Dev Blog: Why We’re Not Pokémon, Part One: Thematic Difference
Alrighty. I just finished writing what is a Far Too Long Explanation of why Project Purple is distinct from Pokémon. Turns out it’s far too long, so I’m gonna break it up into two parts to avoid Wall of Texting you nice people. The first part is about thematic, genre, and purpose differences. The next entry will be a slightly more nitty-gritty explanation of the core gameplay differences, and we’ll get around to posting that in a day or two. In the meantime, here’s part one.
So, if there’s one thing I anticipate hearing a lot of as we move forward with programming and marketing, it’s the phrase “So wait…isn’t this just Pokémon?” This blog post is dedicated to explaining why I feel we’re offering a different, and (though similar) distinct enough experience from Pokémon to more than disprove the notion that we’re mere imitators. For me, the biggest elements of this argument are a reading of Pokémon as a progenitor of a genre, the adaptations entailed by building as a game for smartphones as opposed to other handheld platforms, and the ground-up construction of our battle system, including both the rules themselves and the focus on balanced high-end play.
Right now, people see monsters, the collecting and battling thereof, and jump instantly to Pokémon. That’s natural: the Pokémon series was a colossal part of what I assume the typical childhood of our generation entailed. It’s got a massive social footprint, but it did not emerge out of nowhere: replay the first two generations of games, and it becomes clearer that Pokémon is first and foremost an RPG, very much in the style of something more traditional, like Final Fantasy, or Golden Sun. The games place an emphasis on story, progression, and the accumulation of power. You have the traditional silent protagonist, on a quest to prove himself, temporarily stymied by obstacles ranging from needing to move Snorlax out of the way, to having to defeat a particular local leader. These themes only get more and more explicit in later generations (In Ruby and Sapphire, your job is literally to save/restore the world).
What set Pokémon apart from the typical RPG was the huge diversity in its party system. You’re no longer deciding which four characters to take out of a collection of bards, white mages and rogues, but drawing from a HUGE pool of 150+ monsters with appealing traits, backstories, and unique feels. This also allowed Nintendo to shift analogously from grinding or hunting for the best items to expanding your power by having the player find rare monsters (in a pre-internet world, discovering the power plant, and Zapdos was SO satisfying). This drew simultaneously from existing party systems, the collectible fighting already introduced by Magic: The Gathering, and the creator’s childhood love of bug collecting.
Time was back in the 90’s when almost any FPS released was called a Doom-Alike. As a game, it set many of the standards we have for the FPS genre as a whole today. Pistol as your secondary/back-up weapon? Rifle/Shotgun/Rocket Launcher as necessary weapons? First done in Doom. I see Pokémon as the first of a subgenre of the RPG you could call Collect and Battle, or a Monster Training RPG.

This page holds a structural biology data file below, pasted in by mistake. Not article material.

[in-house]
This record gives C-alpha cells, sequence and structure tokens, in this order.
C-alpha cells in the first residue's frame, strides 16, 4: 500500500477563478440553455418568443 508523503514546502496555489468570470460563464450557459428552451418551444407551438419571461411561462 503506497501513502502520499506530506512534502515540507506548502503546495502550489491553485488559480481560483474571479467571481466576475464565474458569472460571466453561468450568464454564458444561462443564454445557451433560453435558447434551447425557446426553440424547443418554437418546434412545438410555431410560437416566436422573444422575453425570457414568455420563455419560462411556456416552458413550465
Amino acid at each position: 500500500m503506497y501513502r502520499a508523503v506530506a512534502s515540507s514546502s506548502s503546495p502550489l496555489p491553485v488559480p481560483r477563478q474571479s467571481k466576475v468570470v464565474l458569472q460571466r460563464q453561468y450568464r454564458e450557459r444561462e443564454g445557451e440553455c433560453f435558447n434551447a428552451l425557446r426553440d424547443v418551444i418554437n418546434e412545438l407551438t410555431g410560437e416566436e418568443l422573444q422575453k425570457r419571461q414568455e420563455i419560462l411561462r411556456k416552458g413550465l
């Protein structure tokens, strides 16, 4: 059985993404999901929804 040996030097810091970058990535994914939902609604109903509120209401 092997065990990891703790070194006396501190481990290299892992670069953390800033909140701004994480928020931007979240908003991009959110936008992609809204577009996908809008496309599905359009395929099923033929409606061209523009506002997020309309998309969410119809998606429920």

While it’s true that we’re taking heavy, heavy cues from the party mechanic introduced and popularized by Pokémon, we’re not a traditional RPG. We have a limited backstory, and as of now, no NPC’s, quests, or higher purposes. The experience we’re trying to capture is less of an immersive adventure, so much as a layer of adventure an excitement superimposed over your everyday life. We have many, many of the RPG-derived features, like levels, experience, stats, and what have you, but you will never steer an avatar of yourself through Ilex Forest or Saffron City. You (yes, YOU) are the character. Random encounters with wild monsters, and with your fellow players happen as YOU move around your world.
It’s possible to sit down with our game and battle wild monsters and players for continuous hours (for Pokémon veterans there’s a generic “Sweet Scent” feature), but as of now we’re envisaging a more relaxed playstyle. Other players appear for challenges based on physical proximity, monsters spawn randomly, and the sort of monster which spawns randomly depends on a range of conditions; primarily time and location, but hopefully things like weather and season as well. The idea is to have engagement create and reveal itself as you go about the business of your day.
The nature of a game for the iPhone/Android, and a game for the DS tends to be play which occurs less intensely. While it’s possible to sit down for a rousing three hours of Angry Birds or Battleheart, a lot of smartphone gaming, like Draw Something, or Words with Friends is done in smaller increments. Similarly, we’ve boiled down our game to be primarily about the experience of battling and collecting your monster team, more so than hours-long story. A lot of the thought will be less along the lines of “What do I need to make this wiggly tree move out of my way?” and more like “Is it more beneficial to take this really powerful attack, or for me to make sure I can burn the enemy?” or “How dangerous is it to take a team of only fire monsters?”